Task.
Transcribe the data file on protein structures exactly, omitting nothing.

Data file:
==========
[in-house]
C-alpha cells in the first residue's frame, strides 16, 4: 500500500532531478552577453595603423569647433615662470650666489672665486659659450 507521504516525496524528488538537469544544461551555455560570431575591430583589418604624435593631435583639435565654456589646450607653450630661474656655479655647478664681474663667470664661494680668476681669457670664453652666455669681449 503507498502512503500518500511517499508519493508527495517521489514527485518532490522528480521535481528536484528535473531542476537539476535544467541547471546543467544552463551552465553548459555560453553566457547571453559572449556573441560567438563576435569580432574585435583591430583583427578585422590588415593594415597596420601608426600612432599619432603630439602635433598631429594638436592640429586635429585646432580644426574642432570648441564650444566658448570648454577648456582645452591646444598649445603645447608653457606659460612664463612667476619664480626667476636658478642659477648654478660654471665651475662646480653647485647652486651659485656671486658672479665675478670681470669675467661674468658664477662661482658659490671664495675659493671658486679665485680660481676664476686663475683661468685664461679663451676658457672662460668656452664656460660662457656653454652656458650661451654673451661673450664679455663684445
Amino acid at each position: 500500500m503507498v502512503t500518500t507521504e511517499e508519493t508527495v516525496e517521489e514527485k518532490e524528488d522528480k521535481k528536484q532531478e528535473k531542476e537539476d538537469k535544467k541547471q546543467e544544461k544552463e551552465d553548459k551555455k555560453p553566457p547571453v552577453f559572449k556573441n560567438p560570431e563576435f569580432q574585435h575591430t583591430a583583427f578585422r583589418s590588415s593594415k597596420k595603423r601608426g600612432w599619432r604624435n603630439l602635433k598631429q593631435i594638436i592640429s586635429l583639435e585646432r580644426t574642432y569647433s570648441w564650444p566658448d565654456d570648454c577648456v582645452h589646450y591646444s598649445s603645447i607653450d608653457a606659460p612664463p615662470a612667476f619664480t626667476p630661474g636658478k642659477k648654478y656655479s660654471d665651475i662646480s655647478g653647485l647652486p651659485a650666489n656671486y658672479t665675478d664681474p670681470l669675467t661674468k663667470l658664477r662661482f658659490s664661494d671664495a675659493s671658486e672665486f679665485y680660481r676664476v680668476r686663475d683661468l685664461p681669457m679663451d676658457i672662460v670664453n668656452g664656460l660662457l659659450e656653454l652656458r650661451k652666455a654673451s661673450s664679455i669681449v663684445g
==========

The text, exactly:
[in-house]
C-alpha cells in the first residue's frame, strides 16, 4: 500500500532531478552577453595603423569647433615662470650666489672665486659659450 507521504516525496524528488538537469544544461551555455560570431575591430583589418604624435593631435583639435565654456589646450607653450630661474656655479655647478664681474663667470664661494680668476681669457670664453652666455669681449 503507498502512503500518500511517499508519493508527495517521489514527485518532490522528480521535481528536484528535473531542476537539476535544467541547471546543467544552463551552465553548459555560453553566457547571453559572449556573441560567438563576435569580432574585435583591430583583427578585422590588415593594415597596420601608426600612432599619432603630439602635433598631429594638436592640429586635429585646432580644426574642432570648441564650444566658448570648454577648456582645452591646444598649445603645447608653457606659460612664463612667476619664480626667476636658478642659477648654478660654471665651475662646480653647485647652486651659485656671486658672479665675478670681470669675467661674468658664477662661482658659490671664495675659493671658486679665485680660481676664476686663475683661468685664461679663451676658457672662460668656452664656460660662457656653454652656458650661451654673451661673450664679455663684445
Amino acid at each position: 500500500m503507498v502512503t500518500t507521504e511517499e508519493t508527495v516525496e517521489e514527485k518532490e524528488d522528480k521535481k528536484q532531478e528535473k531542476e537539476d538537469k535544467k541547471q546543467e544544461k544552463e551552465d553548459k551555455k555560453p553566457p547571453v552577453f559572449k556573441n560567438p560570431e563576435f569580432q574585435h575591430t583591430a583583427f578585422r583589418s590588415s593594415k597596420k595603423r601608426g600612432w599619432r604624435n603630439l602635433k598631429q593631435i594638436i592640429s586635429l583639435e585646432r580644426t574642432y569647433s570648441w564650444p566658448d565654456d570648454c577648456v582645452h589646450y591646444s598649445s603645447i607653450d608653457a606659460p612664463p615662470a612667476f619664480t626667476p630661474g636658478k642659477k648654478y656655479s660654471d665651475i662646480s655647478g653647485l647652486p651659485a650666489n656671486y658672479t665675478d664681474p670681470l669675467t661674468k663667470l658664477r662661482f658659490s664661494d671664495a675659493s671658486e672665486f679665485y680660481r676664476v680668476r686663475d683661468l685664461p681669457m679663451d676658457i672662460v670664453n668656452g664656460l660662457l659659450e656653454l652656458r650661451k652666455a654673451s661673450s664679455i669681449v663684445g